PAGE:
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NY Politics
Pension Expert Says N.J. System in Dire Straits
From the Wall Street Journal of Thu, 11 Dec 2014 22:56:46 EST
New Jersey Gov. Chris Christie  in a file photo last month
New Jersey Gov. Chris Christie in a file photo last month Associated Press

New Jersey’s pension system is in dire straits and the problems have been exacerbated by Gov. Chris Christie’s decision not to make promised payments, according to a financial executive the governor tapped to find ways to fix the system.

“The solution mandated payments Gov. Christie didn’t make,” said Thomas Healey, a former Goldman Sachs partner and now chairman of Mr. Christie’s pension commission. “That’s one reason it’s getting worse. Every day you don’t fund it, it just gets bigger.”

Mr. Healey, a Republican who was appointed by the Republican governor earlier this year to lead the Pension and Health Benefit Study Commission, faces a daunting task: finding ways to fix the state’s pension and health-benefits system, which is underfunded by about $90 billion.

High on his list of changes is making sure the state makes its required payments. “They’ve all failed the citizens by not funding it,” Mr. Healey said.

Mr. Christie struck a deal with the Democrats in 2011 to pay more into the system in exchange for concessions from unions. In June, Mr. Christie said he would forgo $2.4 billion in payments over the next two years as he tried to close a budget gap, a move that infuriated the Democrats and unions.

In 2014, New Jersey’s required contribution was $3.7 billion, but it paid about $700 million, according to a state report.

At stake are the pensions and benefits of some 250,000 employees in the system.

Mr. Healey is expected to submit a blueprint in coming weeks that outlines a range of solutions, which could include switching state workers to a 401(k)-style retirement plan, which many companies use, instead of a defined benefit plan that promises specific payments.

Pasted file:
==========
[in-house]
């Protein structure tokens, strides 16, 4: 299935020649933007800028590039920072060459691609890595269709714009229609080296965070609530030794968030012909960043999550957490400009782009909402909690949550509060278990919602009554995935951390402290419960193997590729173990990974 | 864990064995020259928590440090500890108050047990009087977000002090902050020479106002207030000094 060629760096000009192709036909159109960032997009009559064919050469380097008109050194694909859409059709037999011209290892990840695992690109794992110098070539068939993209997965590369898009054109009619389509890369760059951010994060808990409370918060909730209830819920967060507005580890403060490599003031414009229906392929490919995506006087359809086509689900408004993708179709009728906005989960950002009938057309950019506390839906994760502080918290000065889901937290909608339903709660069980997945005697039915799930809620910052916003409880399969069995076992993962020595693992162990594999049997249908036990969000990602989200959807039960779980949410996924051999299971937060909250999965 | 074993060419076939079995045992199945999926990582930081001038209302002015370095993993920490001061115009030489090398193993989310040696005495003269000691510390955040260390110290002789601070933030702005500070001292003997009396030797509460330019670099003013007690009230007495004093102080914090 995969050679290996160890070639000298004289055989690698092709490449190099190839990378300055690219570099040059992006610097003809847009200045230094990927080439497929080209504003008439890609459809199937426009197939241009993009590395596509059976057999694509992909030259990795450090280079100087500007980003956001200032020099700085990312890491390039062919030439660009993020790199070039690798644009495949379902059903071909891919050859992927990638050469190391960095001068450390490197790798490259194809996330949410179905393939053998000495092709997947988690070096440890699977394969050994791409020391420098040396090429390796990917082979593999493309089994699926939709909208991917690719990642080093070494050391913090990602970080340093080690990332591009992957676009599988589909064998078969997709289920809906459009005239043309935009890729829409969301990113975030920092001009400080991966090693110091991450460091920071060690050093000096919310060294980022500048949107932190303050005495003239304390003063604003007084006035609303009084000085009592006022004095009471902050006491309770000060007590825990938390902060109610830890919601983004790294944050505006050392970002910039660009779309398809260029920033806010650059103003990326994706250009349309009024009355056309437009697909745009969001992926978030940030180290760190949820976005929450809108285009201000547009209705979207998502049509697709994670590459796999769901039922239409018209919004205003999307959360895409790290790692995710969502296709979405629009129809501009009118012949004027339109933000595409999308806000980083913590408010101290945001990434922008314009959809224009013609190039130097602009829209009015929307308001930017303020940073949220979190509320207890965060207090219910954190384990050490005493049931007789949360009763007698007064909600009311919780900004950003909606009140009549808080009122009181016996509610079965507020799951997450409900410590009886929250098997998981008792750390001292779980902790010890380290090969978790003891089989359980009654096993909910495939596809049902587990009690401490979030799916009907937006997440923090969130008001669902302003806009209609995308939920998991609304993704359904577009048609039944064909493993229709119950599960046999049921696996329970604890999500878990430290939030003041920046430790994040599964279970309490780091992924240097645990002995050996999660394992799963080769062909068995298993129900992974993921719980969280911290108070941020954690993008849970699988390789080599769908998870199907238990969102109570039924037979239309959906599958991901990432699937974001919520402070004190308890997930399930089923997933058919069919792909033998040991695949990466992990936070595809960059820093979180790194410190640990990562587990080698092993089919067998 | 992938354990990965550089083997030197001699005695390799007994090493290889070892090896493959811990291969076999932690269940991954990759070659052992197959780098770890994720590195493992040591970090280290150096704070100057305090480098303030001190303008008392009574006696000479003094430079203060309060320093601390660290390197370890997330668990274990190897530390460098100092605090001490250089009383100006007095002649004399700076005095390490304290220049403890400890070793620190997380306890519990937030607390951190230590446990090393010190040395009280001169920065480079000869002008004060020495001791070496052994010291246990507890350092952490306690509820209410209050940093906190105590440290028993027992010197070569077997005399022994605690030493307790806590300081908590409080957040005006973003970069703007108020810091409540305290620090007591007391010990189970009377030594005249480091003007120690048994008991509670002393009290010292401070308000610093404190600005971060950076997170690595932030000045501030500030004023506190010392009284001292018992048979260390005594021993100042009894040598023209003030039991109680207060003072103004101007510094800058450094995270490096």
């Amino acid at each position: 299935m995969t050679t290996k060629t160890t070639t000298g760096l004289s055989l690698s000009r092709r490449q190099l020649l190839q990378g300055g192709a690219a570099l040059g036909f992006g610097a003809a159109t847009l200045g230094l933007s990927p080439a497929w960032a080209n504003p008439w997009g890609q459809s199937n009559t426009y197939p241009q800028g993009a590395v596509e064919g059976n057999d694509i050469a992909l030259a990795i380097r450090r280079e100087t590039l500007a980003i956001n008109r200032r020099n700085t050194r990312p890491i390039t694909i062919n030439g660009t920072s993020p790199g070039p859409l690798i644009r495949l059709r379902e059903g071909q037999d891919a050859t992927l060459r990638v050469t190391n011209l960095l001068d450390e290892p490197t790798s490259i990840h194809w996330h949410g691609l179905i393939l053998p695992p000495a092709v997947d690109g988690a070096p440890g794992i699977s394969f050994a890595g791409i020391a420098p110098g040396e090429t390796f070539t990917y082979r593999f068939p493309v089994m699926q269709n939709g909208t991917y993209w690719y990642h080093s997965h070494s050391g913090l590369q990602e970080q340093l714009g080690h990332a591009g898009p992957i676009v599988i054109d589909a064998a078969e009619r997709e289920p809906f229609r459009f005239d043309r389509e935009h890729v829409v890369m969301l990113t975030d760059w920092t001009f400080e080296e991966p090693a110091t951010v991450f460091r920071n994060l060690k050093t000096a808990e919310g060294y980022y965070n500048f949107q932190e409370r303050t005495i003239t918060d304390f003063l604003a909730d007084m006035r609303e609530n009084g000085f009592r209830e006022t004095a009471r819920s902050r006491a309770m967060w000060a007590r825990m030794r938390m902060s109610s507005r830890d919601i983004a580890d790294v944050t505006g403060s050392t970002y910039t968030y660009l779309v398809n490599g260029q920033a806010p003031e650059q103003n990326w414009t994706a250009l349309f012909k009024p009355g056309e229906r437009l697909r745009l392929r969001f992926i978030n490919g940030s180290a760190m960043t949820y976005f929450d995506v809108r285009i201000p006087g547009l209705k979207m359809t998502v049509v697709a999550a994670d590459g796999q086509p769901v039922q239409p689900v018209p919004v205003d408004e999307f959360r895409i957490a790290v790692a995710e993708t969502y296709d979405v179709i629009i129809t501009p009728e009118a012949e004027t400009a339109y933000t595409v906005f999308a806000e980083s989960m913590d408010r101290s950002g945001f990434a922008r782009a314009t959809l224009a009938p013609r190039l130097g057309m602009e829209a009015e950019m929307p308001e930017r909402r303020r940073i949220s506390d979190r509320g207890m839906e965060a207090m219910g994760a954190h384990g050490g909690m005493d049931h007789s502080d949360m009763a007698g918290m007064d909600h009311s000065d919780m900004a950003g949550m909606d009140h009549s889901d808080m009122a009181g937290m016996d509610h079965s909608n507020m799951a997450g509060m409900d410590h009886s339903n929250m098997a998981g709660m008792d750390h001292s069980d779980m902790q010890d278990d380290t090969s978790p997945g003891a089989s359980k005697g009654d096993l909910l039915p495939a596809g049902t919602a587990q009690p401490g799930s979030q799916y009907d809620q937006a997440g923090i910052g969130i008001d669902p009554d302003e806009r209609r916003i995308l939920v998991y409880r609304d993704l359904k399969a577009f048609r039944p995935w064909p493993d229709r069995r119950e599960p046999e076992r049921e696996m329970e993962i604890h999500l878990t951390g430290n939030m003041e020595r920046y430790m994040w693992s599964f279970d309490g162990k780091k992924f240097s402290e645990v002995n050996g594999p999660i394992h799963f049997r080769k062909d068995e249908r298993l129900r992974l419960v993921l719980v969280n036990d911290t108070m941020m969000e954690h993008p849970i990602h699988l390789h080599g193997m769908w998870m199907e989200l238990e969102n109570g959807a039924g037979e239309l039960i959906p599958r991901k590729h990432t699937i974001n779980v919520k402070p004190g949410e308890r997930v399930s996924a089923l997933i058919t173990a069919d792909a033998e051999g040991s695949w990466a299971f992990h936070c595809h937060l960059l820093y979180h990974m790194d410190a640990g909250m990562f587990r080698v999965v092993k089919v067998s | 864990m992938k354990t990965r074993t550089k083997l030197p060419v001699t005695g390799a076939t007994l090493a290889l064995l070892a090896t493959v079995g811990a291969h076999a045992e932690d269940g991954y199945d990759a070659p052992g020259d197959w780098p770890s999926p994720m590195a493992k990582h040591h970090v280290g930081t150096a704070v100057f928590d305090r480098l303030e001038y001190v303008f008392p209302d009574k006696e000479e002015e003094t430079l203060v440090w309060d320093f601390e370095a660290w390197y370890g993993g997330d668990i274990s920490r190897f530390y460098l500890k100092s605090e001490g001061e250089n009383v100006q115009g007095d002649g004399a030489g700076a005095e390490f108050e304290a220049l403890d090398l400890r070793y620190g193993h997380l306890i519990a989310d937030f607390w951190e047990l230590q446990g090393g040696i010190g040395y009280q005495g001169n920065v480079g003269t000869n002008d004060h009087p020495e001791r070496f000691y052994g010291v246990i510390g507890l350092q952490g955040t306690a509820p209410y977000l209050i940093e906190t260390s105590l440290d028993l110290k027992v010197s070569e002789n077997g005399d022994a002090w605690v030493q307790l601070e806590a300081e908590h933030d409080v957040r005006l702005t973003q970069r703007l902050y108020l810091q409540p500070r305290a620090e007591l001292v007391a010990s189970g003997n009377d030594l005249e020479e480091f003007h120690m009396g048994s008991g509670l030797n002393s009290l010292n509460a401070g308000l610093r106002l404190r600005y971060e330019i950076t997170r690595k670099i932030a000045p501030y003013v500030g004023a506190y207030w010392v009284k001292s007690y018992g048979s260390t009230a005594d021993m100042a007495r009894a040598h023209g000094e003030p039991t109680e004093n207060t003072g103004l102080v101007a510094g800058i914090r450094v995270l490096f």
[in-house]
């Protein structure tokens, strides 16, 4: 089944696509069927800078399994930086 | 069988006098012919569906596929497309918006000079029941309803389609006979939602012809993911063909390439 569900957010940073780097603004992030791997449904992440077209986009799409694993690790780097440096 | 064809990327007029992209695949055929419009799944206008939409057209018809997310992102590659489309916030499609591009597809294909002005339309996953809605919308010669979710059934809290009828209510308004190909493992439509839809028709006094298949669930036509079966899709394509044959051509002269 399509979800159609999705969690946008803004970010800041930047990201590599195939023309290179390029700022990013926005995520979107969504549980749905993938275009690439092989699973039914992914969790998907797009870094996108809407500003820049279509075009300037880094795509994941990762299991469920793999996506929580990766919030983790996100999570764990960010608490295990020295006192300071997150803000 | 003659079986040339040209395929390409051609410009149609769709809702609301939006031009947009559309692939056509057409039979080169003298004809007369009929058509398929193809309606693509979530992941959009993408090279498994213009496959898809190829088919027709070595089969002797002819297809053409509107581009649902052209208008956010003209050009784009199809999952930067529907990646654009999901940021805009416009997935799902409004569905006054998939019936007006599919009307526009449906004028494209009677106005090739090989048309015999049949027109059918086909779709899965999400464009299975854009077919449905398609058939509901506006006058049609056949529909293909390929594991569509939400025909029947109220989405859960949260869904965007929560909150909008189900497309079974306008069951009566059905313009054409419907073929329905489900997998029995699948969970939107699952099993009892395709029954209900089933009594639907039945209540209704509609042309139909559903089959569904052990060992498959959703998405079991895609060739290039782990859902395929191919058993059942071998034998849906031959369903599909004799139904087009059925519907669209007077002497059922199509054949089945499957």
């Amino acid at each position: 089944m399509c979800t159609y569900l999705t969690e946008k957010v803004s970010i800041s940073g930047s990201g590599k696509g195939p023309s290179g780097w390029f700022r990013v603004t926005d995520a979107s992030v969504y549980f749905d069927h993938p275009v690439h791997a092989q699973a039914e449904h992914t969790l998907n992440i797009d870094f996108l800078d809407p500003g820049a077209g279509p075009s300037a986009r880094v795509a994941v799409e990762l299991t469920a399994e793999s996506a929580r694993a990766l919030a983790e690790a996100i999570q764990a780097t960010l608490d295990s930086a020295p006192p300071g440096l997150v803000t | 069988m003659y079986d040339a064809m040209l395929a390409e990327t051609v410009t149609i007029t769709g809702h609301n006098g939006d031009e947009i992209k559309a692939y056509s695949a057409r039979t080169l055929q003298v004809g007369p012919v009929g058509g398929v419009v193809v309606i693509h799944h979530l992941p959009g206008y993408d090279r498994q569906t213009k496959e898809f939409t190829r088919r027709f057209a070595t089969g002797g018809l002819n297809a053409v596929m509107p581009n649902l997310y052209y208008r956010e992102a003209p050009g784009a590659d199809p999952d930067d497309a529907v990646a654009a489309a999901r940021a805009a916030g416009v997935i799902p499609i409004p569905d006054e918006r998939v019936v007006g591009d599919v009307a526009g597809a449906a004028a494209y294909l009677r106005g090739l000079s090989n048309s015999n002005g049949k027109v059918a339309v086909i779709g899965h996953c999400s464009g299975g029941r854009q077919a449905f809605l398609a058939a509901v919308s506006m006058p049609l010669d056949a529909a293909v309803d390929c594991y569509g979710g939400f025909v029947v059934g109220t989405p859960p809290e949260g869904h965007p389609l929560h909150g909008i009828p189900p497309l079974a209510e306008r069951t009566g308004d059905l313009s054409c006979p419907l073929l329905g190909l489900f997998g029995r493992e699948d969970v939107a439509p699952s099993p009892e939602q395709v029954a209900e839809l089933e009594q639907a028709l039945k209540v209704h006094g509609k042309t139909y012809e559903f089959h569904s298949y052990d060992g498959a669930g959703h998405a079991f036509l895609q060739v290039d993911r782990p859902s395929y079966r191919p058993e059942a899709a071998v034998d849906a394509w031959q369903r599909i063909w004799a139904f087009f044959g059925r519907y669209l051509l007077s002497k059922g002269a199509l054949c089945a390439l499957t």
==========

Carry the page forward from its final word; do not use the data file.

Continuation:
The report will show the system is in even worse shape than when Mr. Christie took office in 2010 and make proposals that are “painful but fair,” Mr. Healey said. He declined to give specifics before the release of the report, but said that everyone would have to make sacrifices to solve the problem.

Changing the state’s pension system, which has been underfunded by governors of both political parties for more than a decade, has been a signature issue for Mr. Christie, who is eyeing a 2016 bid for the presidency.

A spokesman for Mr. Christie declined to comment Thursday on Mr. Healey’s remarks.

Ben Dworkin, a political scientist at Rider University, said he doesn’t expect a grand compromise. “The Democrats aren’t going to look for a new bargain when they feel the governor didn’t keep his word the first time.”

Senate President Stephen Sweeney, a Democrat, has said he has no plans to compromise with Mr. Christie again because the governor didn’t make the payments.

Mr. Christie spent much of the summer traveling around the state, holding town halls that were designed to raise awareness on the pension issue.

Since then, he has largely been quiet on the issue, traveling the country for other Republican governors and focusing on other problems, such as Atlantic City’s financial woes and the state’s deeply indebted transportation trust fund.

Mr. Christie appointed Mr. Healey, who founded an investment and development company and who has written extensively about pensions, to lead the committee.

A report that shows the system in worse condition could hurt Mr. Christie in a Republican presidential primary, particularly with the state’s weak economic record, say political scientists. The pension system shortfall has hurt the state’s credit rating, which is second-worst in the nation, according to Moody’s Investors Service.

Aides to Mr. Christie say he was handed a budget that was already suffering from more than a decade of governors not paying enough into the system and that he had tried to rein in spending on pensions and other benefits.

Mr. Healey and his commission faced problems that were deep and systemic when they began work earlier this year. In 2011, when Mr. Christie and the state legislature touted a solution, “they didn’t really do enough homework” in assessing the challenges, he said.

Health-care costs are likely to climb 25% over the next 10 years, he said, and the aging baby boomer generation will further strain the system.

“You’re under time pressure. Let’s do it and move on. You don’t always get the right answer,” he said. “They thought they had it partially fixed a couple of years ago, but that assumed the payments would be made.”

A judge could still rule what Mr. Christie did was “wrong or illegal,” Mr. Healey said, as several unions and pension funds have filed suit in state Chancery Court to force Mr. Christie to make the required contributions. A spokesman for the governor said on Wednesday the state would respond in court.

Mr. Healey said his commission’s report could spark serious discussion or “be in the library of unread reports.” The report was taking longer than some expected because the committee was still weighing options, he said.

“We may not get it solved,” Mr. Healey said. “It’s hard as hell. But if we don’t get it solved in 2014, we’ll never get it solved in 2018. Eventually it will just totally overwhelm the budget.”



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